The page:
One of the most viewed of all the posts on this blog has been “Rudolf Steiner’s last illness and last verse”. It is still getting many hits each week, even though it was first posted on February 26th 2016. It seems as though Rudolf Steiner’s death is still a subject of great fascination for people around the world; though, ironically, my object in writing that post was to concentrate not so much on the manner of his death but rather on the extraordinary efforts he made in the last year of his life, despite being terribly ill, to communicate to his fellow men and women the true nature of what it is to be a human being, and the evolutionary path which the spiritual world intends for us. I quoted the last verse he ever wrote, in which he warns of the ahrimanic beings, who seek to turn us into what Steiner calls “the human thing.”
That was my main purpose but the speculations which have surrounded the topic ever since his death on March 30th 1925 continue to exercise a fascination for many people to this day. Why and how did Steiner die, and who would have wanted to kill him? Was an attempt to poison him made at a New Year’s Day “rout” or tea party on January 1st 1924, as believed by Marie Steiner and Ilona Schubert, who had witnessed him being taken ill, and heard him say that he had been poisoned? Or were Steiner’s own later denials that he had been poisoned, as published in three separate bulletins, to be believed? Was the testimony of the three physicians who attended him and carried out some kind of post-mortem examination, that he had not died from poison, their genuine view or were they denying the truth so as not to let the poisoner know that he had succeeded? Were the statements of Dr Ita Wegman (his personal physician) and Guenther Wachsmuth (his personal secretary) that Steiner had died from causes other than poisoning – was this the truth, or were they also covering up the real reason?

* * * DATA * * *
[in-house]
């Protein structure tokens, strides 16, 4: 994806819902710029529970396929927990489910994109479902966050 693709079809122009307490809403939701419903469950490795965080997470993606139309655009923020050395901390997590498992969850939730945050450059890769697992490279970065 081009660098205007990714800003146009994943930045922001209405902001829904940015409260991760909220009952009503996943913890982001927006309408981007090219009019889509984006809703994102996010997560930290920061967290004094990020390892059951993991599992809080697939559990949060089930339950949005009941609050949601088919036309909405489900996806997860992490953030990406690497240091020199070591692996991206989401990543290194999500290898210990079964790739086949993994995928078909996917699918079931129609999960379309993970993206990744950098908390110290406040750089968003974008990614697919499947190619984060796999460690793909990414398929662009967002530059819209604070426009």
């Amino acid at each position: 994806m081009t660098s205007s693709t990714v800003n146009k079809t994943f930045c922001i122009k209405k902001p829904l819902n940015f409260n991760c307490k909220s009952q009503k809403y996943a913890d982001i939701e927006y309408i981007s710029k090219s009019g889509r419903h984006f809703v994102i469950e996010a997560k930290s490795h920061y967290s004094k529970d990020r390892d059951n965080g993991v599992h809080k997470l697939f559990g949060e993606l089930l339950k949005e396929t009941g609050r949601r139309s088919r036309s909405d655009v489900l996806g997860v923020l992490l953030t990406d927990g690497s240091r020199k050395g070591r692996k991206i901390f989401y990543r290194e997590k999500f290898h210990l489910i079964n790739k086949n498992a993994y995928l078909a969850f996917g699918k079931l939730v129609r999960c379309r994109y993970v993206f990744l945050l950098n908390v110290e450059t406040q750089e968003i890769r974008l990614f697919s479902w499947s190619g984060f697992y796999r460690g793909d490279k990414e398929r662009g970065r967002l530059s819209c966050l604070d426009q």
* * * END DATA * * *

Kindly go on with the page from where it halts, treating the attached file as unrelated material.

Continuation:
In my post, I came down on the side of those who denied that Steiner had been poisoned, and gave instead other reasons for his death, with particular emphasis on the testimonies of Ita Wegman and Guenther Wachsmuth. The whole topic generated nearly sixty comments, and much disagreement between those wedded to the poisoning theory and those who, like myself, were inclined to different explanations.
It seemed clear to me (or as clear as it was possible to be nearly a century after the event) that Steiner had died from highly unusual natural causes related to the shattering of his etheric body after the burning of the first Goetheanum, to which Ita Wegman added another cause: